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1.
Rev. enferm. UERJ ; 28: e50721, jan.-dez. 2020.
Article in English, Portuguese | LILACS (Americas) | ID: covidwho-828134

ABSTRACT

Objetivo: apresentar atualizações para a ressuscitação cardiopulmonar em pacientes suspeitos e confirmados com COVID-19. Método: revisão compreensiva da literatura, com síntese narrativa das evidências de diretrizes e recomendações da Organização Mundial de Saúde, Associação de Medicina Intensiva Brasileira, American Heart Association, Resuscitation Council UK, American College of Surgions Committee on Trauma e National Association of Emergency Medical Technicians. Resultados: as principais atualizações trazem informações sobre especificidades das manobras de ressuscitação cardiopulmonar; preparação do ambiente, recursos humanos e materiais, reconhecimento da parada cardiorrespiratória e ações iniciais; estratégias de ventilação e acesso invasivo da via aérea; ajustes do ventilador mecânico e manobras de ressuscitação cardiopulmonar em pacientes pronados. Considerações finais: profissionais de saúde envolvidos no atendimento à parada cardiorrespiratória de pacientes suspeitos e/ou confirmados com COVID-19 podem encontrar inúmeros desafios, portanto devem seguir com rigor o protocolo estabelecido para maximizar a efetividade das manobras de ressuscitação e minimizar o risco de contágio pelo vírus e sua disseminação.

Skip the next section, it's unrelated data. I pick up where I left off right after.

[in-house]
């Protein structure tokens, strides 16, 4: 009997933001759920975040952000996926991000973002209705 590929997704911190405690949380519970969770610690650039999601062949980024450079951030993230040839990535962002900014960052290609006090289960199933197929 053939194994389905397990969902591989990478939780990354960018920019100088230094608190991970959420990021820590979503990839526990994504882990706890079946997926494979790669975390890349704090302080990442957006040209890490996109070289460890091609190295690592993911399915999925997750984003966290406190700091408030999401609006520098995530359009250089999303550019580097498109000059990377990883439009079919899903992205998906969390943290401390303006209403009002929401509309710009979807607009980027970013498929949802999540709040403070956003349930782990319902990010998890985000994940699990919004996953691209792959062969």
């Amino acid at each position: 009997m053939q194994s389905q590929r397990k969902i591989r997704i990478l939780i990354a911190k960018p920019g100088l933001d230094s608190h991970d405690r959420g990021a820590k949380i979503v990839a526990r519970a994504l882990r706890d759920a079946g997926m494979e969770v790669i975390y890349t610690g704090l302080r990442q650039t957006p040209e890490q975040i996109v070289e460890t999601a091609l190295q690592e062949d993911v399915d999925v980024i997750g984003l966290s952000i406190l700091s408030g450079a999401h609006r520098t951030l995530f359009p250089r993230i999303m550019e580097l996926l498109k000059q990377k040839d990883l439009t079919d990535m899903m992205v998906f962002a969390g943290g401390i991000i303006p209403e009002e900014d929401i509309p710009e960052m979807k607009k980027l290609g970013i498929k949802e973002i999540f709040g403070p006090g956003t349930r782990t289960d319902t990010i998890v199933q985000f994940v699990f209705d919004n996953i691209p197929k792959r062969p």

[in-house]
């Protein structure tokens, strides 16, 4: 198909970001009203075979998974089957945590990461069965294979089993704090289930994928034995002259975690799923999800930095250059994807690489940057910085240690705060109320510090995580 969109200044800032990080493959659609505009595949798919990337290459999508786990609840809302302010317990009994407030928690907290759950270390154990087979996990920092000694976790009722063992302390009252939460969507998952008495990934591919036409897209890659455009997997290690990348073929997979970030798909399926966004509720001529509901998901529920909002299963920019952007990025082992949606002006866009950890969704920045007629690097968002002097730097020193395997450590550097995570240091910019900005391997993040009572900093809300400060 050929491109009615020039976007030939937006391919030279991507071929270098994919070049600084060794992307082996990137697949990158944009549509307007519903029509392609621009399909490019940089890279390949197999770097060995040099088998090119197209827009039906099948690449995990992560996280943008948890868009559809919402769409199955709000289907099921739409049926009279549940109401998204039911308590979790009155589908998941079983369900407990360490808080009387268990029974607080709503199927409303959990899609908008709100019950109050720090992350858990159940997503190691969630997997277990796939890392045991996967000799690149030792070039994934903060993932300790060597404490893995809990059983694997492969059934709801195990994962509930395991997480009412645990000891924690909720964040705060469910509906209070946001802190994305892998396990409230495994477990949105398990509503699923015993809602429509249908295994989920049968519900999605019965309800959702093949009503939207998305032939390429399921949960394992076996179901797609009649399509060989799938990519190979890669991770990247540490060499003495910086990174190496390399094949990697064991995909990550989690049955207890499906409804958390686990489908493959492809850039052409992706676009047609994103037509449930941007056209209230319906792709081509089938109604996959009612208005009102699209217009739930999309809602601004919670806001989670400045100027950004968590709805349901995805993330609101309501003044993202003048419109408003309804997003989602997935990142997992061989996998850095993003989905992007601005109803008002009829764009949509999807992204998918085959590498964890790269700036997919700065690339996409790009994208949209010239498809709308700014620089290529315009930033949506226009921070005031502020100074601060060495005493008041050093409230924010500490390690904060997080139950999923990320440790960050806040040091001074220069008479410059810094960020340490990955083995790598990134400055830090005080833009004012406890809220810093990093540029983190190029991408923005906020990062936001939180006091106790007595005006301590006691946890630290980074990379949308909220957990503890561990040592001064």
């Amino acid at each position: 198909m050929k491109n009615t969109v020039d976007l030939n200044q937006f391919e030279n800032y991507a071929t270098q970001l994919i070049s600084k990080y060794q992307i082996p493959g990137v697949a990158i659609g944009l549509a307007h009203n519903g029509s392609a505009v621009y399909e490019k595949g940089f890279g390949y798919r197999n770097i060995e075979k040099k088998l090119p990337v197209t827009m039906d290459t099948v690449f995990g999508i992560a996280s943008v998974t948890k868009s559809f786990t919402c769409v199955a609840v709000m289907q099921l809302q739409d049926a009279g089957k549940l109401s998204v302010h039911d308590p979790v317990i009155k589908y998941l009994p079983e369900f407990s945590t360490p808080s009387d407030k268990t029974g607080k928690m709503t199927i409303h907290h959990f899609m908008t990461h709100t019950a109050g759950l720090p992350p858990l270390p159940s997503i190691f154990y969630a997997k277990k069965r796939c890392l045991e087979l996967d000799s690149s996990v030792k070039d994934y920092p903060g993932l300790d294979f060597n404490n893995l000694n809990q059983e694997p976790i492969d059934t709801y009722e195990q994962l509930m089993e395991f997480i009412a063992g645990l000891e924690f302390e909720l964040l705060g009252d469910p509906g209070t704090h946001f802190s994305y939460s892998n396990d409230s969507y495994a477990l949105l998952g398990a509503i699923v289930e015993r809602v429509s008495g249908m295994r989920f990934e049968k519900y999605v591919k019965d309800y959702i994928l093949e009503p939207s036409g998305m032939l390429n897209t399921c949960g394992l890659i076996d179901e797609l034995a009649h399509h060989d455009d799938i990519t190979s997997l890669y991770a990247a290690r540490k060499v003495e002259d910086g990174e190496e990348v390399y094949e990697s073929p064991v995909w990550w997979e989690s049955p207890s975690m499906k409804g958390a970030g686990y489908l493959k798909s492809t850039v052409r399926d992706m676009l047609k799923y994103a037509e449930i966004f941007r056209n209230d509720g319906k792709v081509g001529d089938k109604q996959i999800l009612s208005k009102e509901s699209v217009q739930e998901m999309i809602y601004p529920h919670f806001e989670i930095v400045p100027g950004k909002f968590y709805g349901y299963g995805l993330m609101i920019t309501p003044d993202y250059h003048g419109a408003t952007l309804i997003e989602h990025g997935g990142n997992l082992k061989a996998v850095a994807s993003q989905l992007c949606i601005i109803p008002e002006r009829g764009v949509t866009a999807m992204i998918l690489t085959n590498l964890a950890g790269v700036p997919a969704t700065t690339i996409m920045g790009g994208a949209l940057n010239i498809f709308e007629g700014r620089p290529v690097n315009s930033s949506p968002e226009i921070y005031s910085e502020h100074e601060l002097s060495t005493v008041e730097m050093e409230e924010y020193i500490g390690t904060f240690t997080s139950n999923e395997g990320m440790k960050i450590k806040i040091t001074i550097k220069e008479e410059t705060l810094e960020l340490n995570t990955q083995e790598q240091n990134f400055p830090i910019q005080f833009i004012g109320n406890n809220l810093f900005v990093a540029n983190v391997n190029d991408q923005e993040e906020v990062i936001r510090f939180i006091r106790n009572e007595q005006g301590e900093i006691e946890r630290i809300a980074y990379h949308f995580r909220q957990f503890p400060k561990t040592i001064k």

Objective: to present updates for cardiopulmonary resuscitation in suspected and confirmed patients with COVID-19. Method: comprehensive literature review with narrative synthesis of the evidence of guidelines and recommendations from World Health Organization, Associação de Medicina Intensiva Brasileira, American Heart Association, Resuscitation Council UK, American College of Surgions Committee on Trauma and National Association of Emergency Medical Technicians. Results: the main updates bring information about the specifics of cardiopulmonary resuscitation maneuvers; preparation of the environment and human and material resources, recognition of cardiorespiratory arrest and initial actions; ventilation and invasive airway access strategies; mechanical ventilator adjustments and cardiopulmonary resuscitation maneuvers in patients in the prone position. Final considerations: health professionals involved in the care of cardiorespiratory arrest of suspected and/or confirmed patients with COVID-19 can face numerous challenges, so they must strictly follow the protocol established to maximize the effectiveness of resuscitation maneuvers and minimize the risk of contagion by the virus and its spread.